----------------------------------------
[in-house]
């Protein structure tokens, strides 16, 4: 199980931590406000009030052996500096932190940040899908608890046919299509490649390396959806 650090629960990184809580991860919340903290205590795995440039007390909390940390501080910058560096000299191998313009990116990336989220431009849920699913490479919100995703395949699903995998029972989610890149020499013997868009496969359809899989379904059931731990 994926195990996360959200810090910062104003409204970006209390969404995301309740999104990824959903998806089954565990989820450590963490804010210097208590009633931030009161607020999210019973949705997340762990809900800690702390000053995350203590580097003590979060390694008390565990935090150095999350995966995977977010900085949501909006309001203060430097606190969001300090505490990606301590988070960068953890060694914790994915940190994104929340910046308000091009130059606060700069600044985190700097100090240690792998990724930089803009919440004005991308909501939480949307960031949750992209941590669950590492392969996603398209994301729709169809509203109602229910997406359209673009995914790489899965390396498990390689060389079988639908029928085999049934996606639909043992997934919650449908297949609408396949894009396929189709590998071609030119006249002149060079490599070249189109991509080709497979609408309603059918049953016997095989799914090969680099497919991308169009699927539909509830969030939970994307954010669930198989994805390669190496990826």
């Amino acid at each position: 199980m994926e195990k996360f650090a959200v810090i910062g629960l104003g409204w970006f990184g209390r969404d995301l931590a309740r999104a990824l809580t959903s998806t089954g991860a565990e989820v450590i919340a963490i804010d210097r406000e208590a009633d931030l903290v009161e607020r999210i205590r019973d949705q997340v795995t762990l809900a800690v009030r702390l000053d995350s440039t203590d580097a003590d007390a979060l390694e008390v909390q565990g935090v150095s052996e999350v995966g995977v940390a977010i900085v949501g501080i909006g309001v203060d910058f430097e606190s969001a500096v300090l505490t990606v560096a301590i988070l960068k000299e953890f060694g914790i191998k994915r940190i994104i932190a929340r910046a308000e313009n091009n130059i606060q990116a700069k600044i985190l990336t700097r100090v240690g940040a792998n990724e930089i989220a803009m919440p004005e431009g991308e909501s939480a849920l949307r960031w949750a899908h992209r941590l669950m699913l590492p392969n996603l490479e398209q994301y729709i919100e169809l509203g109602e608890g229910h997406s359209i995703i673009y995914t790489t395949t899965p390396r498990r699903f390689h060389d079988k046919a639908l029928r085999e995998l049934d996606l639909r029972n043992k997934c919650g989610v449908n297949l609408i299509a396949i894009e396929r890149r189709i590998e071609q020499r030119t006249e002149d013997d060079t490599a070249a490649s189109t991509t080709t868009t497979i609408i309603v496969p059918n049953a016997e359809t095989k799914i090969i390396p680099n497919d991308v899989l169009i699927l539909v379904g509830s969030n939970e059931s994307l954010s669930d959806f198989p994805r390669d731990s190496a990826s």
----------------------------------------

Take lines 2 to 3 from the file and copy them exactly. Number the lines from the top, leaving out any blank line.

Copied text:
């Protein structure tokens, strides 16, 4: 199980931590406000009030052996500096932190940040899908608890046919299509490649390396959806 650090629960990184809580991860919340903290205590795995440039007390909390940390501080910058560096000299191998313009990116990336989220431009849920699913490479919100995703395949699903995998029972989610890149020499013997868009496969359809899989379904059931731990 994926195990996360959200810090910062104003409204970006209390969404995301309740999104990824959903998806089954565990989820450590963490804010210097208590009633931030009161607020999210019973949705997340762990809900800690702390000053995350203590580097003590979060390694008390565990935090150095999350995966995977977010900085949501909006309001203060430097606190969001300090505490990606301590988070960068953890060694914790994915940190994104929340910046308000091009130059606060700069600044985190700097100090240690792998990724930089803009919440004005991308909501939480949307960031949750992209941590669950590492392969996603398209994301729709169809509203109602229910997406359209673009995914790489899965390396498990390689060389079988639908029928085999049934996606639909043992997934919650449908297949609408396949894009396929189709590998071609030119006249002149060079490599070249189109991509080709497979609408309603059918049953016997095989799914090969680099497919991308169009699927539909509830969030939970994307954010669930198989994805390669190496990826």
């Amino acid at each position: 199980m994926e195990k996360f650090a959200v810090i910062g629960l104003g409204w970006f990184g209390r969404d995301l931590a309740r999104a990824l809580t959903s998806t089954g991860a565990e989820v450590i919340a963490i804010d210097r406000e208590a009633d931030l903290v009161e607020r999210i205590r019973d949705q997340v795995t762990l809900a800690v009030r702390l000053d995350s440039t203590d580097a003590d007390a979060l390694e008390v909390q565990g935090v150095s052996e999350v995966g995977v940390a977010i900085v949501g501080i909006g309001v203060d910058f430097e606190s969001a500096v300090l505490t990606v560096a301590i988070l960068k000299e953890f060694g914790i191998k994915r940190i994104i932190a929340r910046a308000e313009n091009n130059i606060q990116a700069k600044i985190l990336t700097r100090v240690g940040a792998n990724e930089i989220a803009m919440p004005e431009g991308e909501s939480a849920l949307r960031w949750a899908h992209r941590l669950m699913l590492p392969n996603l490479e398209q994301y729709i919100e169809l509203g109602e608890g229910h997406s359209i995703i673009y995914t790489t395949t899965p390396r498990r699903f390689h060389d079988k046919a639908l029928r085999e995998l049934d996606l639909r029972n043992k997934c919650g989610v449908n297949l609408i299509a396949i894009e396929r890149r189709i590998e071609q020499r030119t006249e002149d013997d060079t490599a070249a490649s189109t991509t080709t868009t497979i609408i309603v496969p059918n049953a016997e359809t095989k799914i090969i390396p680099n497919d991308v899989l169009i699927l539909v379904g509830s969030n939970e059931s994307l954010s669930d959806f198989p994805r390669d731990s190496a990826s």